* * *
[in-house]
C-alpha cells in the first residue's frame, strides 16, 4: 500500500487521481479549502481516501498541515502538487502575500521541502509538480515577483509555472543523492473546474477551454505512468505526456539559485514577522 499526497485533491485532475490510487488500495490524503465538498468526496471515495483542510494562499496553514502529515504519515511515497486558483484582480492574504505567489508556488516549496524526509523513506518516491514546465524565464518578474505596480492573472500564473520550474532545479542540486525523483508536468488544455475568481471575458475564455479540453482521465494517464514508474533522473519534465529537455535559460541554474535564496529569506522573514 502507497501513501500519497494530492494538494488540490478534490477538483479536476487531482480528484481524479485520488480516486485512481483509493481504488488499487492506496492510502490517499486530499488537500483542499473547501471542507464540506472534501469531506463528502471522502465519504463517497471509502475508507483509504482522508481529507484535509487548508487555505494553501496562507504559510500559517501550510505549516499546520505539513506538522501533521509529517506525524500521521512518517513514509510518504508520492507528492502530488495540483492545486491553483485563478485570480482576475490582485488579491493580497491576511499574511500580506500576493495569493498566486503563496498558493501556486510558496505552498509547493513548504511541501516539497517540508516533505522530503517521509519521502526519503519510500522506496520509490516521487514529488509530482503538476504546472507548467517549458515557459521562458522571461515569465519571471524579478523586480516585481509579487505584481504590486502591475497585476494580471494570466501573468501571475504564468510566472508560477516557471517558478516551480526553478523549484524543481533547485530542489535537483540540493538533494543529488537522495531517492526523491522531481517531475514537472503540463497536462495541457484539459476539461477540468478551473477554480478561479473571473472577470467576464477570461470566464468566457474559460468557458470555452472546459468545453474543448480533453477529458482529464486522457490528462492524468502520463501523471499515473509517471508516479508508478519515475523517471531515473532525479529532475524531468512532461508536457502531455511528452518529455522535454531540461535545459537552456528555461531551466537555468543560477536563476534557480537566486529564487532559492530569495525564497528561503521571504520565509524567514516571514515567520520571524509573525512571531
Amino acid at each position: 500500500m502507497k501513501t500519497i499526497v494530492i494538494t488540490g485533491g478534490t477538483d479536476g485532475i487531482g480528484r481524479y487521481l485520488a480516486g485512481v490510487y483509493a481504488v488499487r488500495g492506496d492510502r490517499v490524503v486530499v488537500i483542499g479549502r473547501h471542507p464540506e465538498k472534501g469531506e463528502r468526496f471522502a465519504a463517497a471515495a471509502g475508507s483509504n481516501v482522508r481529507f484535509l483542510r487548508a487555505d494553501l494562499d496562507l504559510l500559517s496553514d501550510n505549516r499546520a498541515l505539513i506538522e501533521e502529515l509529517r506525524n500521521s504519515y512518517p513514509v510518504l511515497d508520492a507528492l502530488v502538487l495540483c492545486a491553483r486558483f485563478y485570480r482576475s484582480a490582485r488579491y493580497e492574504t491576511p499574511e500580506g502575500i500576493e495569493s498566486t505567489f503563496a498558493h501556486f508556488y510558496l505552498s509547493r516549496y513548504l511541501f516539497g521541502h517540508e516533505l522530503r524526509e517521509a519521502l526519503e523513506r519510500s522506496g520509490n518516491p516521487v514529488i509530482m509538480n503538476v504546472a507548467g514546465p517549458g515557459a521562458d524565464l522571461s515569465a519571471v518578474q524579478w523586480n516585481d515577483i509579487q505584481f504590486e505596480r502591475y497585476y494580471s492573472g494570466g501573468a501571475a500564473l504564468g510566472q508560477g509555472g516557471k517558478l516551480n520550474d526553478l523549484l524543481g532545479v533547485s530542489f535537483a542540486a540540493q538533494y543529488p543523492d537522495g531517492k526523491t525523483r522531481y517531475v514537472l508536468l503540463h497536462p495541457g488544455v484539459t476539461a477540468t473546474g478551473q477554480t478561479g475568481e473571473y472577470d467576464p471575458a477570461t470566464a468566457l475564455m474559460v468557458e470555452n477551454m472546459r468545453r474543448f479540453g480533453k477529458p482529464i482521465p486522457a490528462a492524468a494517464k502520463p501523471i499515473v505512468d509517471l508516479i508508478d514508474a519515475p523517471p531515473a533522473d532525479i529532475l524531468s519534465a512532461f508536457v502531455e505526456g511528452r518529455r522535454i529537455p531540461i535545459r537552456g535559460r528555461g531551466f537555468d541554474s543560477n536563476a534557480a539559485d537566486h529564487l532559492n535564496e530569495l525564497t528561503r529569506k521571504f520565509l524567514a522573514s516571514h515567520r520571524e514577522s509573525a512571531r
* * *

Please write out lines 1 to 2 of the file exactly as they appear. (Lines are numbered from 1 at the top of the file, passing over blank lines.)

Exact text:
[in-house]
C-alpha cells in the first residue's frame, strides 16, 4: 500500500487521481479549502481516501498541515502538487502575500521541502509538480515577483509555472543523492473546474477551454505512468505526456539559485514577522 499526497485533491485532475490510487488500495490524503465538498468526496471515495483542510494562499496553514502529515504519515511515497486558483484582480492574504505567489508556488516549496524526509523513506518516491514546465524565464518578474505596480492573472500564473520550474532545479542540486525523483508536468488544455475568481471575458475564455479540453482521465494517464514508474533522473519534465529537455535559460541554474535564496529569506522573514 502507497501513501500519497494530492494538494488540490478534490477538483479536476487531482480528484481524479485520488480516486485512481483509493481504488488499487492506496492510502490517499486530499488537500483542499473547501471542507464540506472534501469531506463528502471522502465519504463517497471509502475508507483509504482522508481529507484535509487548508487555505494553501496562507504559510500559517501550510505549516499546520505539513506538522501533521509529517506525524500521521512518517513514509510518504508520492507528492502530488495540483492545486491553483485563478485570480482576475490582485488579491493580497491576511499574511500580506500576493495569493498566486503563496498558493501556486510558496505552498509547493513548504511541501516539497517540508516533505522530503517521509519521502526519503519510500522506496520509490516521487514529488509530482503538476504546472507548467517549458515557459521562458522571461515569465519571471524579478523586480516585481509579487505584481504590486502591475497585476494580471494570466501573468501571475504564468510566472508560477516557471517558478516551480526553478523549484524543481533547485530542489535537483540540493538533494543529488537522495531517492526523491522531481517531475514537472503540463497536462495541457484539459476539461477540468478551473477554480478561479473571473472577470467576464477570461470566464468566457474559460468557458470555452472546459468545453474543448480533453477529458482529464486522457490528462492524468502520463501523471499515473509517471508516479508508478519515475523517471531515473532525479529532475524531468512532461508536457502531455511528452518529455522535454531540461535545459537552456528555461531551466537555468543560477536563476534557480537566486529564487532559492530569495525564497528561503521571504520565509524567514516571514515567520520571524509573525512571531